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Lessons On Blindness, 'For The Benefit Of Those Who See'

NPR | Jan. 12, 2014 1:57 p.m. | Updated: Jan. 12, 2014 3:05 p.m.

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NPR Staff

In 2005, Rosemary Mahoney was assigned to write a magazine profile of the woman who started Tibet’s first school for the blind, Braille Without Borders.

Sabriya Tenberken, who is blind herself, traveled to Tibet as a young woman and found that blind children there had no access to education, which motivated her to set up a program. During college in Germany, where she grew up, Tenberken also developed the first Braille script for the Tibetan language.

When Mahoney took the assignment to write a profile of Tenberken, she was apprehensive. She knew very little about blindness and had always been terrified of losing her own sight. But after just a few days at the school, Mahoney was drawn into the story of the school and the lives of the people she met there.

She realized she had to rethink everything she thought she knew about vision.

Mahoney’s experience led her to write a book, For the Benefit of Those Who See: Dispatches from the World of the Blind. She tells NPR’s Arun Rath about the long-standing misconceptions about blindness and the opportunities afforded by the Braille Without Borders project.

“What has happened in Tibet because of the school,” she says, “[is that] many blind children have been given an opportunity for an education in a way that many sighted people in these small villages have not been.”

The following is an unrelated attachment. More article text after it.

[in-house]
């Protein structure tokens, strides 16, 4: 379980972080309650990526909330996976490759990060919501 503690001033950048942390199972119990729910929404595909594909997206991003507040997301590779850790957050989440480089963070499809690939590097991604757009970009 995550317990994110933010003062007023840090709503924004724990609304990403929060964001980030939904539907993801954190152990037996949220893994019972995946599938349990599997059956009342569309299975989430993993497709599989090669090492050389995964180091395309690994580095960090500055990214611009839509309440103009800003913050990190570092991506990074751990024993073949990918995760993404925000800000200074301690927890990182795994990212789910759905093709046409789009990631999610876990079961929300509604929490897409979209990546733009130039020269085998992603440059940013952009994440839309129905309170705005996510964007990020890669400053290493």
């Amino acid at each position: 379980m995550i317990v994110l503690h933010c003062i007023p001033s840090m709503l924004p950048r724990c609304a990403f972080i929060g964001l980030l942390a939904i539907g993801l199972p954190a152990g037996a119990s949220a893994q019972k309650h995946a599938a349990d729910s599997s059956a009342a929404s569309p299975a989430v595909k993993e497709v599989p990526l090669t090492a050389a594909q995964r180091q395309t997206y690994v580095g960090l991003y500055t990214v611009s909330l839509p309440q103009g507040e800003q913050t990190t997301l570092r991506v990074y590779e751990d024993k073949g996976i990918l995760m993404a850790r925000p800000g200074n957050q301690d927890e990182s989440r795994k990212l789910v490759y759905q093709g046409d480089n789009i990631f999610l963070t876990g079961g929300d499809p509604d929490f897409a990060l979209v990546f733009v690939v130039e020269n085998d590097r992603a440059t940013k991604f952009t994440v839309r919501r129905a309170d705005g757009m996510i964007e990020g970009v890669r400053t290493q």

Interview Highlights

On living with blindness

When sighted people cover their eyes or find themselves in a dark place, this is something that’s very terrifying for us. And so in general we assume that this is what blindness means. But of course it isn’t. For people who are born blind or who go blind at a very young age, that’s not at all what blindness means. And even people who lose vision at an older age, yes, they go through a period of depression and utter despair, but eventually most blind people learn how to live in the world and the world doesn’t feel black to them. I’ve rarely met a miserable, self-pitying blind person.

On the way blind people are perceived

It’s pretty much unanimous the way blind people have been perceived in all cultures and for millennia. The first is: If they can’t see, they must be stupid. The second one is — and this is a very old one — that blindness is such a terrible thing that it must be a curse from God for some evil you committed.

When Jesus and his disciples meet a blind man in the road and the disciples say to him, ‘Master, why was this man born blind? Who did sin, he or his parents?’ because there was no other conception of why a person would be blind. It was a punishment from God, so the blind person must be evil and must be avoided.

On restoring the vision of the blind

We always think, well, for a person who’s blind, it must be an amazing, joyful miracle if by some chance their sight is restored to them. Now this may be true for blind people who lost their vision at a later age. It’s rarely true for people who are born blind or who go blind at a very young age.

We are not born with effective vision. The human infant has to learn how to see. The eyes gather information, they transmit it to the brain, but the brain doesn’t know how to process it yet. We learn how to see in a way that’s very similar to the way we learn how to speak. It takes a couple of years. If the brain is deprived of this visual information at a very young age, it can never learn how to see again.

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